Sharna Marcus
English and History Teacher

Sunday, May 10, 2015

Empowering students to learn and publish their findings

We are senior high school students, studying at an American, international school, in Israel (WBAIS). As part of our middle east history curriculum, we are reading Side By Side, by Sami Adwan, Dan Bar-On, Eyal Naveh, and PRIME Institute. This book is being used as part of our study of the Israeli-Palestinian conflict, in tandem with in class videos from multiple sources such as Crash Course, and the likes of  For Critical Thinkers. We were given an assignment, to review your video, “Conflict in Israel and Palestine: Crash Course World History 223”, and using the book, Side By Side, find pieces of information that may be missing in the video, that could be critical for further discussion of the conflict.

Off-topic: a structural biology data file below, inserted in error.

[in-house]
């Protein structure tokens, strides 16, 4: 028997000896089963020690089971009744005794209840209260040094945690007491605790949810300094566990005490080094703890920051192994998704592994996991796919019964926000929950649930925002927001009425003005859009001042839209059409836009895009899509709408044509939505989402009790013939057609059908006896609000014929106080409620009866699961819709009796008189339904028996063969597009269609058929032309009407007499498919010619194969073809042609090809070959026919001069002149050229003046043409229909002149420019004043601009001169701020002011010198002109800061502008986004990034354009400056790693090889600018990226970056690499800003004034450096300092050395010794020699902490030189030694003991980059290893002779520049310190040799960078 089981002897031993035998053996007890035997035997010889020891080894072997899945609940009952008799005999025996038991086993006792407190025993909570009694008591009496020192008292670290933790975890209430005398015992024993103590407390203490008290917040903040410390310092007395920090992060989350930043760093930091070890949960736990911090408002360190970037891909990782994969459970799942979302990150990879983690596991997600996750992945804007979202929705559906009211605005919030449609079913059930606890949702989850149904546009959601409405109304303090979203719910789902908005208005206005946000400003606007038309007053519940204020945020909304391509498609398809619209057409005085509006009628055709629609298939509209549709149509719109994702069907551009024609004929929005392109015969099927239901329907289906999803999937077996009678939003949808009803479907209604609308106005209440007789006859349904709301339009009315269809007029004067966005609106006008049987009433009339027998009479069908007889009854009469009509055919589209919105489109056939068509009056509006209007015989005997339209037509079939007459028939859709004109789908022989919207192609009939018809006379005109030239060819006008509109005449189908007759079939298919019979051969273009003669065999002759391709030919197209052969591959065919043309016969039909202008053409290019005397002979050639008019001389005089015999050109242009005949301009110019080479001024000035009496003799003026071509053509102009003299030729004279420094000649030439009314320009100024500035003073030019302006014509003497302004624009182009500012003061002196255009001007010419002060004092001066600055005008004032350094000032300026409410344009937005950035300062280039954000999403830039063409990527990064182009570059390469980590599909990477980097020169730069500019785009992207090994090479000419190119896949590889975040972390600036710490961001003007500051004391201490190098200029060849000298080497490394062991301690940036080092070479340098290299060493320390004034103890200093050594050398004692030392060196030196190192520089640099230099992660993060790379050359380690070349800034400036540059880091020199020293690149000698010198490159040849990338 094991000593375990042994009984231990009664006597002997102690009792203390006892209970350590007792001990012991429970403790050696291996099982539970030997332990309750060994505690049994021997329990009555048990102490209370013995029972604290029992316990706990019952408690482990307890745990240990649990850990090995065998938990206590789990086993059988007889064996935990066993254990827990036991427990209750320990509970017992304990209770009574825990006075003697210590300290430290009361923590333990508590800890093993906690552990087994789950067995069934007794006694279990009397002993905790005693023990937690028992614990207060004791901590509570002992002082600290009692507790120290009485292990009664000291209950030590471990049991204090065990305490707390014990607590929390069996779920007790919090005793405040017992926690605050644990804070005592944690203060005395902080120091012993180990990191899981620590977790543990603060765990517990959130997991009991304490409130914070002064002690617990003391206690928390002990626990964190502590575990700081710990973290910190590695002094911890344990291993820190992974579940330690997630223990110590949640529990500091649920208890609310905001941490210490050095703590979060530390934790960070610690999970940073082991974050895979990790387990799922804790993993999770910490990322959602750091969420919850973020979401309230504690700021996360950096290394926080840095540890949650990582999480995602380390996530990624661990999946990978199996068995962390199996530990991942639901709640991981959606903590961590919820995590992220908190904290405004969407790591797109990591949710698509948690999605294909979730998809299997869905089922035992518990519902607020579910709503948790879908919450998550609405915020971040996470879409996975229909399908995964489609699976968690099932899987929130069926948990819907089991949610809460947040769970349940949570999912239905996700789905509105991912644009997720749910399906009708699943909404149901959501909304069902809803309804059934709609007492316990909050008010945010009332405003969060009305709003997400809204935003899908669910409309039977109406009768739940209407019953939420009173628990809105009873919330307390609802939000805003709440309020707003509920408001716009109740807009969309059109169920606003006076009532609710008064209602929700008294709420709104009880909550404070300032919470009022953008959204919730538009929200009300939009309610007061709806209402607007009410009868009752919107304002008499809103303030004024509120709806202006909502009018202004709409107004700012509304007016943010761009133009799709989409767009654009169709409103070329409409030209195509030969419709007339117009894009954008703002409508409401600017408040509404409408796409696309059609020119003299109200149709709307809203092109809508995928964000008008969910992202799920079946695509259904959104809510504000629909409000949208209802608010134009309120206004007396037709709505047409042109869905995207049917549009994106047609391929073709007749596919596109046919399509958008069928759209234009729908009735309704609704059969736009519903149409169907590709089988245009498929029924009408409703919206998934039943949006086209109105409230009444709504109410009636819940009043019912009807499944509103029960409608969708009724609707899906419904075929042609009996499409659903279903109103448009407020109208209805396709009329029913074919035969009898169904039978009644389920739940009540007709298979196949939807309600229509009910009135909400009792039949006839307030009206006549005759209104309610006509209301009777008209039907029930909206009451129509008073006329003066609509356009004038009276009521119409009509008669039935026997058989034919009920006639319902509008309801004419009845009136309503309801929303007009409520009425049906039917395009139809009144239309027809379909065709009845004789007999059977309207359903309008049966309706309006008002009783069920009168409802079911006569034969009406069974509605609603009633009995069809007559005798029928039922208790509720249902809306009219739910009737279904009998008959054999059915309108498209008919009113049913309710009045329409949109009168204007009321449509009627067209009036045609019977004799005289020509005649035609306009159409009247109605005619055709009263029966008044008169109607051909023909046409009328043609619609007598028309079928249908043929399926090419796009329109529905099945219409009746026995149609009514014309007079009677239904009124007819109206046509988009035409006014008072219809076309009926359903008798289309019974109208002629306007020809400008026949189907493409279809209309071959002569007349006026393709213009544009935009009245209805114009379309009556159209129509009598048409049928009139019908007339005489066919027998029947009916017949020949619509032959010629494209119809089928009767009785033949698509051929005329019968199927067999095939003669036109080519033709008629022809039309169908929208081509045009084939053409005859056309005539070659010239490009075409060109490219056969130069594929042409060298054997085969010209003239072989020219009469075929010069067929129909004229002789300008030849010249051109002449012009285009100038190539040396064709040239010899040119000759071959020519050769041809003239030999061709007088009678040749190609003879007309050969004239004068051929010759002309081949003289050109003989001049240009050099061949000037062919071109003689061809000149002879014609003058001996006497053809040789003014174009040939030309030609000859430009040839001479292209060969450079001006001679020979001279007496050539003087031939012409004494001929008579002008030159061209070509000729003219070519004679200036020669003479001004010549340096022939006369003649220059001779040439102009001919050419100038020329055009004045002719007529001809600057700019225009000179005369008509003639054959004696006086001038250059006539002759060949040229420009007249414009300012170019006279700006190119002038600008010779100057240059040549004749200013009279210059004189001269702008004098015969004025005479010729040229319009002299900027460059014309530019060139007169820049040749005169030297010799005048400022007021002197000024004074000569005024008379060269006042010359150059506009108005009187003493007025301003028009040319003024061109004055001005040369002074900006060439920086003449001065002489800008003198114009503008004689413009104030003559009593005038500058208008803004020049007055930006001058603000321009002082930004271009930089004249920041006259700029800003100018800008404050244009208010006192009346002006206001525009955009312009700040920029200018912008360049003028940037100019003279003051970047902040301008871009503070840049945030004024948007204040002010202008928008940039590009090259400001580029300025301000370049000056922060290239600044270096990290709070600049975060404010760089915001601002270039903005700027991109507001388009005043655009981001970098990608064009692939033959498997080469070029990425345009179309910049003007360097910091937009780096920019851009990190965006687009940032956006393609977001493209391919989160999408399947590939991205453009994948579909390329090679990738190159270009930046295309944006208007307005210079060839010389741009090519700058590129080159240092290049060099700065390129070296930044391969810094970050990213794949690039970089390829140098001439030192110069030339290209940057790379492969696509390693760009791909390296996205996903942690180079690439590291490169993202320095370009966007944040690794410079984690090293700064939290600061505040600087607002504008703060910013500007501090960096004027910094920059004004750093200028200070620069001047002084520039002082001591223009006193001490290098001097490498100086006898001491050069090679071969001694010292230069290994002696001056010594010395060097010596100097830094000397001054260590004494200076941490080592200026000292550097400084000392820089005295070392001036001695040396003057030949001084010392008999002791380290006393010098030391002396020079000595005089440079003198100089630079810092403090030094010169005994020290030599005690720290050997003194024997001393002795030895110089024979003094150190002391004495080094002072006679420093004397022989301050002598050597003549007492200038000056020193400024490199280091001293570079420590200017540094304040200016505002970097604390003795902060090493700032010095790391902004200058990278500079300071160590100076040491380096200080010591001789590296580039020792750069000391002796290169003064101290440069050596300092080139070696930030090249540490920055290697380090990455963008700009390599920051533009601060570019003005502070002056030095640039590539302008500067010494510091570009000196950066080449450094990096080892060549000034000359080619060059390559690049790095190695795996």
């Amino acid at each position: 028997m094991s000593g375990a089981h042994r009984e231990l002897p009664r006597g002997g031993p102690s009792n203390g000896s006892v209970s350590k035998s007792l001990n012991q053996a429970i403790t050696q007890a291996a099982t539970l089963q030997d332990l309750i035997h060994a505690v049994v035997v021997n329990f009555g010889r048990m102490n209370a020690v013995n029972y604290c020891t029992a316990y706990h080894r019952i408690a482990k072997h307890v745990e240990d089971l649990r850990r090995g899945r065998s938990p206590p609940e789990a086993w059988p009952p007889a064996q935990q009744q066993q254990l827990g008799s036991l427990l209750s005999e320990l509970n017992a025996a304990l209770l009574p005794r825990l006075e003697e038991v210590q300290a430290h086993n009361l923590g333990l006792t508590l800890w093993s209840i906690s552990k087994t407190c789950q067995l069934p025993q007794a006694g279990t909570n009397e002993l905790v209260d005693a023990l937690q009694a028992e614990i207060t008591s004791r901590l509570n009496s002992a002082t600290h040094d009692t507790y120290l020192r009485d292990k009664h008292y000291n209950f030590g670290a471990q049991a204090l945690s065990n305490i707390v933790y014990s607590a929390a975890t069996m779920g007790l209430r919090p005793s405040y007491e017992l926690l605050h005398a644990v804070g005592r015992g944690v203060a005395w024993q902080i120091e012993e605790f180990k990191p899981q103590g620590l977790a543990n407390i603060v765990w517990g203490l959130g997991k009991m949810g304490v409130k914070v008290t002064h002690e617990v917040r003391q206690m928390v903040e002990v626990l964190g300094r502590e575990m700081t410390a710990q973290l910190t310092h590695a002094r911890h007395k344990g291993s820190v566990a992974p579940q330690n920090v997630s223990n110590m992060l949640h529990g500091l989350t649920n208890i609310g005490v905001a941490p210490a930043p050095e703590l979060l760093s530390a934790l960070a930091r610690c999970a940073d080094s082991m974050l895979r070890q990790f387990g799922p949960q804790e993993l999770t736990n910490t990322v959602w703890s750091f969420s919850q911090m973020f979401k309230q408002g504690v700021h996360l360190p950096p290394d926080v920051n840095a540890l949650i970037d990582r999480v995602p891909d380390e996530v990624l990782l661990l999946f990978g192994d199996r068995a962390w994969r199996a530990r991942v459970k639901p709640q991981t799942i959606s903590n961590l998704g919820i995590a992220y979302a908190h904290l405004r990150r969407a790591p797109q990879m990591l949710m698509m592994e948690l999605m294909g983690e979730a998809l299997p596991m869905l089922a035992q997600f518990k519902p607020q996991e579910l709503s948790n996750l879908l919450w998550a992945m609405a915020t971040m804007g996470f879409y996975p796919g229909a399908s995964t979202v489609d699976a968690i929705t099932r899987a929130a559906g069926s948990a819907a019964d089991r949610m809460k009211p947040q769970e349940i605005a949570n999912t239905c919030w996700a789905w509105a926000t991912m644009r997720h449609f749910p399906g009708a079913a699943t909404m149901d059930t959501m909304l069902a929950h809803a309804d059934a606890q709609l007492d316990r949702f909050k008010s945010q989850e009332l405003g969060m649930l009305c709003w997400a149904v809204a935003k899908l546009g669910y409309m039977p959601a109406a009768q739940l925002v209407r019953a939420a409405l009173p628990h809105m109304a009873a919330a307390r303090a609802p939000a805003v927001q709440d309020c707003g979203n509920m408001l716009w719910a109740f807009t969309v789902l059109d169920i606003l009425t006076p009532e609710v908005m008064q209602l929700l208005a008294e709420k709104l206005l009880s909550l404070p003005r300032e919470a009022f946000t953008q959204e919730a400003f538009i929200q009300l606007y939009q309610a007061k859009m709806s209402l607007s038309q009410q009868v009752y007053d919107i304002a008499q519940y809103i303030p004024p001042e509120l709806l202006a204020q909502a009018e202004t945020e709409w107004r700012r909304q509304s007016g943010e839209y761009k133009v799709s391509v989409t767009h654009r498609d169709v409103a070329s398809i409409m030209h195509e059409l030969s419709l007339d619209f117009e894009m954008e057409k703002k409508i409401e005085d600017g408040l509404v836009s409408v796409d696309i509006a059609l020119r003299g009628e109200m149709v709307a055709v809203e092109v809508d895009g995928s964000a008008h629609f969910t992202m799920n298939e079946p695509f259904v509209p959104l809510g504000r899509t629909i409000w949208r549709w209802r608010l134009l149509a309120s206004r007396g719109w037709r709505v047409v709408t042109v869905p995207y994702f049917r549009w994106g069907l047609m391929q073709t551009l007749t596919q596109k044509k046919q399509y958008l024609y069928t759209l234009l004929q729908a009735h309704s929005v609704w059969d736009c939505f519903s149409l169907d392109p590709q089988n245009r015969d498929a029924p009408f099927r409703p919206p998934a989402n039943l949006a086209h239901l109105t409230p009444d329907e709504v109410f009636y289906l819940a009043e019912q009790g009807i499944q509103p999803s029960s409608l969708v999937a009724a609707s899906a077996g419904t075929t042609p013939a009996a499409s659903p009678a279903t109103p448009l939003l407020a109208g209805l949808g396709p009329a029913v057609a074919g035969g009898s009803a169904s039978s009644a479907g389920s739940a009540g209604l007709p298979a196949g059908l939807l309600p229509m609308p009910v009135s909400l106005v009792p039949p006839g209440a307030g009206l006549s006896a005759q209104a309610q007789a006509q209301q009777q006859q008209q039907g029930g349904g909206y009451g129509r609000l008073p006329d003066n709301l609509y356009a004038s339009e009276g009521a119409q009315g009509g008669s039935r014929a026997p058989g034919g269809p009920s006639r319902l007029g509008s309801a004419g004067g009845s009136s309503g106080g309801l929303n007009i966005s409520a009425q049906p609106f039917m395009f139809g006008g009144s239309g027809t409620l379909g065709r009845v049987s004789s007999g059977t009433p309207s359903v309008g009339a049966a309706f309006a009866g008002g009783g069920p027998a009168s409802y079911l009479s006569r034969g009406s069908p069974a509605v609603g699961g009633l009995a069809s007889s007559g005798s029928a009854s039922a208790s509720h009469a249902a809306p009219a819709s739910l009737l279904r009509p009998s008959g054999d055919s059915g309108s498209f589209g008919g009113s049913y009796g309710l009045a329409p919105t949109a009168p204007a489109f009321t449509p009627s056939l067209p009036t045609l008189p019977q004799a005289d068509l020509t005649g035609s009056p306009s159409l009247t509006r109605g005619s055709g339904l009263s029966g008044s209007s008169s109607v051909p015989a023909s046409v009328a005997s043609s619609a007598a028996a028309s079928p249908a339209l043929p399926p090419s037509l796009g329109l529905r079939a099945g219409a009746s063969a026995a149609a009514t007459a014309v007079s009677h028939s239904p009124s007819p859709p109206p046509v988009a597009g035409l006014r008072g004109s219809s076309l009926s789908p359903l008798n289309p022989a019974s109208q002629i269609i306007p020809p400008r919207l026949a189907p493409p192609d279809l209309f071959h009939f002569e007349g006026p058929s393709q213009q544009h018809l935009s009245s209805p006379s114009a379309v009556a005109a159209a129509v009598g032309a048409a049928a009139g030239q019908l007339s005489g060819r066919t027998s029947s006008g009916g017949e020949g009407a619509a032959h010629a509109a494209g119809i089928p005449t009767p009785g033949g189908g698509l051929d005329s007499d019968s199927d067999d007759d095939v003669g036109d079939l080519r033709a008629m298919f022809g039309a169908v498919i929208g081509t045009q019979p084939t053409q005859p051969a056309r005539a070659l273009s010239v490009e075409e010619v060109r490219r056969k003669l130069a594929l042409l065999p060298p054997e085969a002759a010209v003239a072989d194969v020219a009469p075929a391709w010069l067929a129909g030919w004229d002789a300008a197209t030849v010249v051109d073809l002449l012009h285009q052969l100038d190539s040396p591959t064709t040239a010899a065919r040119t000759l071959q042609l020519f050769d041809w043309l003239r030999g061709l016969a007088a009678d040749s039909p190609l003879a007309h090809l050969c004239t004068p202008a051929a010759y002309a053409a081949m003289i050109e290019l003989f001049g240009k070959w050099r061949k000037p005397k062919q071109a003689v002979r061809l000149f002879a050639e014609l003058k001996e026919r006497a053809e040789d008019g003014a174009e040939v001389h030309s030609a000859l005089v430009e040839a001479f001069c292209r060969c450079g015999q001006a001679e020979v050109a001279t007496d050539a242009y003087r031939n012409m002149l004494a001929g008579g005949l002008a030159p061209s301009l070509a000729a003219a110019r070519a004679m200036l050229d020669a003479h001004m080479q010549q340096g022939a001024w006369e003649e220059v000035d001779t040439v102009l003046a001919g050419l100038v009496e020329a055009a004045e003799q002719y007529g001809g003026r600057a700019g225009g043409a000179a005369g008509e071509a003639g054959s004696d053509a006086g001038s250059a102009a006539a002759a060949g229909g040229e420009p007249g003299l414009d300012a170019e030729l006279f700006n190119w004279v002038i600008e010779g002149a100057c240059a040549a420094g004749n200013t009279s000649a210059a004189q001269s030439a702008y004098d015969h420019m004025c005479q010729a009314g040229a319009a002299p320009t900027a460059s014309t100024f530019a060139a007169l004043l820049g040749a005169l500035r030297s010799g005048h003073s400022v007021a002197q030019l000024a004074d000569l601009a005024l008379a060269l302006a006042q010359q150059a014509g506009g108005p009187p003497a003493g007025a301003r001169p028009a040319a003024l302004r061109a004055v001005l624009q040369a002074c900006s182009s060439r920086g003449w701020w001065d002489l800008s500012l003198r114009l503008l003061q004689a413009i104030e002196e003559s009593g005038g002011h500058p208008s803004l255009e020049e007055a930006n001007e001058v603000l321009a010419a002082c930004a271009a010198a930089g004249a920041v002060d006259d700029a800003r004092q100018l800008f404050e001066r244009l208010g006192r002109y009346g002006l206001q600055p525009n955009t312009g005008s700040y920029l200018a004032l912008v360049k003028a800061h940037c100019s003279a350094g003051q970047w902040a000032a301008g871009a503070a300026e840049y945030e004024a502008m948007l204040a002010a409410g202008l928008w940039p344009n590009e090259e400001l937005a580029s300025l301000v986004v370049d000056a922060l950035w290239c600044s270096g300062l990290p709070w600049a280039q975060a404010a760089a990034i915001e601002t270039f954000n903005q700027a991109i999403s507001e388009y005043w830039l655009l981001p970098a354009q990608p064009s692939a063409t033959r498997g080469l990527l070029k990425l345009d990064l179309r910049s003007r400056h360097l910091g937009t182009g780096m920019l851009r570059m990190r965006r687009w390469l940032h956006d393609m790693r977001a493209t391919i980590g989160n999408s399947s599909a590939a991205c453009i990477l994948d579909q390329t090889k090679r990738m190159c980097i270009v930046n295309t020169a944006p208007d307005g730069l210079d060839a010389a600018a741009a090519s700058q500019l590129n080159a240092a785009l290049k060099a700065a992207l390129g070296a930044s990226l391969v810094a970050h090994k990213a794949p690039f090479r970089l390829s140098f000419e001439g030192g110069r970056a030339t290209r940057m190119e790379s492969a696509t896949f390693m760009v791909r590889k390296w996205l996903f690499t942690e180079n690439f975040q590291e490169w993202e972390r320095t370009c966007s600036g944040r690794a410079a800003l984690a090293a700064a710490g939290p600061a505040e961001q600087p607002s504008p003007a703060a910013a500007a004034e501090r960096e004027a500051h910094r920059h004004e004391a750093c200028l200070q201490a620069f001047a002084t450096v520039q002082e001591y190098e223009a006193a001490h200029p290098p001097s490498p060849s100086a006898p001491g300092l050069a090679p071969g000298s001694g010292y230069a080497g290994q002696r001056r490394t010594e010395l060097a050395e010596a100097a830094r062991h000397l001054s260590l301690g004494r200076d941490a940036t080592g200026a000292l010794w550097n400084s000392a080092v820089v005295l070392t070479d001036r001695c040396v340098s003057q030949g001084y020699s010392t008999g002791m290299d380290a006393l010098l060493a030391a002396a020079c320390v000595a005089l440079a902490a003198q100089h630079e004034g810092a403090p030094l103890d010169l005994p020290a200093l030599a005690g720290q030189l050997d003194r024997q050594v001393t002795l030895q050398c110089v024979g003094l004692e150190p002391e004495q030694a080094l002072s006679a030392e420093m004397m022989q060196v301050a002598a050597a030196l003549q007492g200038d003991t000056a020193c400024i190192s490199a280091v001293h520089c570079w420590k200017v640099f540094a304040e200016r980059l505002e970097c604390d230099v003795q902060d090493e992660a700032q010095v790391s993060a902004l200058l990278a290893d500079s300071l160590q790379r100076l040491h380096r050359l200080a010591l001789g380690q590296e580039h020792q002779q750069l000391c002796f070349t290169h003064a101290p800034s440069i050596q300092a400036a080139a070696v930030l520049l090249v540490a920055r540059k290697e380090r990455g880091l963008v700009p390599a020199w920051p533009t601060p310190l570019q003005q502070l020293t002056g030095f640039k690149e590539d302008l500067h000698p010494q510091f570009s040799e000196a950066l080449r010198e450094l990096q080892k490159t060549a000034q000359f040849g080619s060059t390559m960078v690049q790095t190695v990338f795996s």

We hope to hear back from you or your team with feedback on our suggestions.


Signed: Yael Ella (Israel), Michael Rivo (Israel), Sang Woo (South Korea), Holly Madore (Canada), Noa Zilkha (Israel), Asaf N (Israel), Raphael Chew (Singapore), Isaac Castellanos (USA), Elisa (USA), Ms. Sharna Marcus (USA).

UPDATE: After the students sent this they received a thoughtful response from the writer and narrator of For Critical Thinkers - Richard Bass. He offered to Skype with them, but it was a couple of days before graduation and we couldn't make it work with the time difference. The students were floored that their feedback really mattered to someone of his caliber. It was a proud moment for them and a great way to end the year.

Thursday, April 30, 2015

World Zionist Congress Adaptation Simulation

This post contains links to a World Zionist Congress Adaptation Simulation lesson plan. The resources include the assignment, content materials, assessment and the evaluation from the observation including my own reflection.

This adapted simulation is not historically accurate nor is it meant to be.

Please let me know if you have any questions. Note: the bulk of the Zionist biographies are excerpts from the Online Encyclopedia Judaica.

Lesson plan with post reflection
The Assignment
The Assessment with Student Answers 


Sunday, April 19, 2015